More than a thousand DTU researchers are working on a solution. They are developing new technologies for production of liquid fuels—Power-to-X—from wind turbines, sun, and biogas, and they are conducting research into how to protect these energy sources from unwanted attacks.
We have asked the researchers some of the hot questions about energy. We have also requested them to give science’s answers to the challenges that we are facing here and now and to provide their suggestions for the energy supply of the future.
Denmark gets more and more of its energy from, for example, wind turbines and solar cells. This is of importance to how security of supply is to be handled, as it is difficult to predict production from these energy sources.
Articles about DTU's energy research
Timely cleaning of heat exchangers significantly reduces energy consumption
As fouling occurs in heat exchangers at Denmark’s combined district heating plants, their ability to transfer heat deteriorates. New research from DTU can be used to pinpoint the right time to remove fouling and thereby avoid large energy losses and unnecessary use of environmentally harmful chemicals for cleaning.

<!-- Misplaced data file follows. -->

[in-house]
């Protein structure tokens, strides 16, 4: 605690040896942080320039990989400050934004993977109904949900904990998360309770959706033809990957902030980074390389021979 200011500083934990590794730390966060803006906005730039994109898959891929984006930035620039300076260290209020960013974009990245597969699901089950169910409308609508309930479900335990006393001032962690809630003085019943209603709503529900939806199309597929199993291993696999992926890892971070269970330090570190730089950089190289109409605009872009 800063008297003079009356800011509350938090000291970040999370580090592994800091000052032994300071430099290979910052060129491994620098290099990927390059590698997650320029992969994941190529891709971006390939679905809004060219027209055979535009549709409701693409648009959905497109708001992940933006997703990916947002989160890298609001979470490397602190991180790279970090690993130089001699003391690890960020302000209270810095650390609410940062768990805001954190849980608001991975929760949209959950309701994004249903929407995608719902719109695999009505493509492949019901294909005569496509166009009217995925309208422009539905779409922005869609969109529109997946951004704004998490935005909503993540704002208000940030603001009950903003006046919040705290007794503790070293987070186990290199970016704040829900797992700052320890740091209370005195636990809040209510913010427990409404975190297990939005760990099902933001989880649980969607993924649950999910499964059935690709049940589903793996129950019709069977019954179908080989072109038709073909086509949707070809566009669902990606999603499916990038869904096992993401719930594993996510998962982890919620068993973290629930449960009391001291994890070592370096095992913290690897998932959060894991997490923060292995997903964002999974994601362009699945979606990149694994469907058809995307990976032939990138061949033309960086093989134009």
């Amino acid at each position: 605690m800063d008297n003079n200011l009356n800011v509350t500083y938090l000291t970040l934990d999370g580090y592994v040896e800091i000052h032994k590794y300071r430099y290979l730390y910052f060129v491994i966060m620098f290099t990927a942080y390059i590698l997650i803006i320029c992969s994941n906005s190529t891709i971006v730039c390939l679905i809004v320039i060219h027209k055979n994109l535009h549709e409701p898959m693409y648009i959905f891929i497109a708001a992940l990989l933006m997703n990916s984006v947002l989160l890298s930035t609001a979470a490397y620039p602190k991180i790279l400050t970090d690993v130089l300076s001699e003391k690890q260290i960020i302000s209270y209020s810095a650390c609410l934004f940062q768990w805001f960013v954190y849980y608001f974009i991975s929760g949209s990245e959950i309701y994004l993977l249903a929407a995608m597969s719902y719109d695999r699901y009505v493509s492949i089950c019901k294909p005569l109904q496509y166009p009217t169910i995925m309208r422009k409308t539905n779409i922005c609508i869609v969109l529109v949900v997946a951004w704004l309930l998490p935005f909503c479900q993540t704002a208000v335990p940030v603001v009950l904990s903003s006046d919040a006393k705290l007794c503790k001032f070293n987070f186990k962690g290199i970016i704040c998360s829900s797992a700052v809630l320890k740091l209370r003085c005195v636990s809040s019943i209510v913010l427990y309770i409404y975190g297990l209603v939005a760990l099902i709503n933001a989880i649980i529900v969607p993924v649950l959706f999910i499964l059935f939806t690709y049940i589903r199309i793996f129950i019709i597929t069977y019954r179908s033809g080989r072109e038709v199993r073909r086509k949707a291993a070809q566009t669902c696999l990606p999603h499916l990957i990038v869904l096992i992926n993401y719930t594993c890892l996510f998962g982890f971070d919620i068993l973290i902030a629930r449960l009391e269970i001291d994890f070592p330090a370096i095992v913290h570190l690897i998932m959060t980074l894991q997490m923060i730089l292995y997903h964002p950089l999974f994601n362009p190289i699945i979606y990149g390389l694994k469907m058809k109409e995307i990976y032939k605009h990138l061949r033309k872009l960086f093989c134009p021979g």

Solar cells do not have to be black. And they can become part of the house façades of the future
Solar panels with different colours can be integrated in the façades of buildings and become an aesthetically exciting part of the architecture. DTU collaborates with façade contractor HSHansen to document the effect of different-coloured photovoltaic elements.
Danish wastewater treatment plants are some of the most sustainable in the world. Not only do they produce electricity and heat from the wastewater they also extract nutrients from the sludge as a resource. A DTU PhD project helps them assess which technologies are most climate neutral.
Energy islands may become the happy ending to energy crisis
Part of the Government’s plan to make Denmark independent of Russian gas is to speed up the establishment of the energy islands. To provide a happy ending, this requires prioritization of research, writes Professor Jacob Østergaard in a column.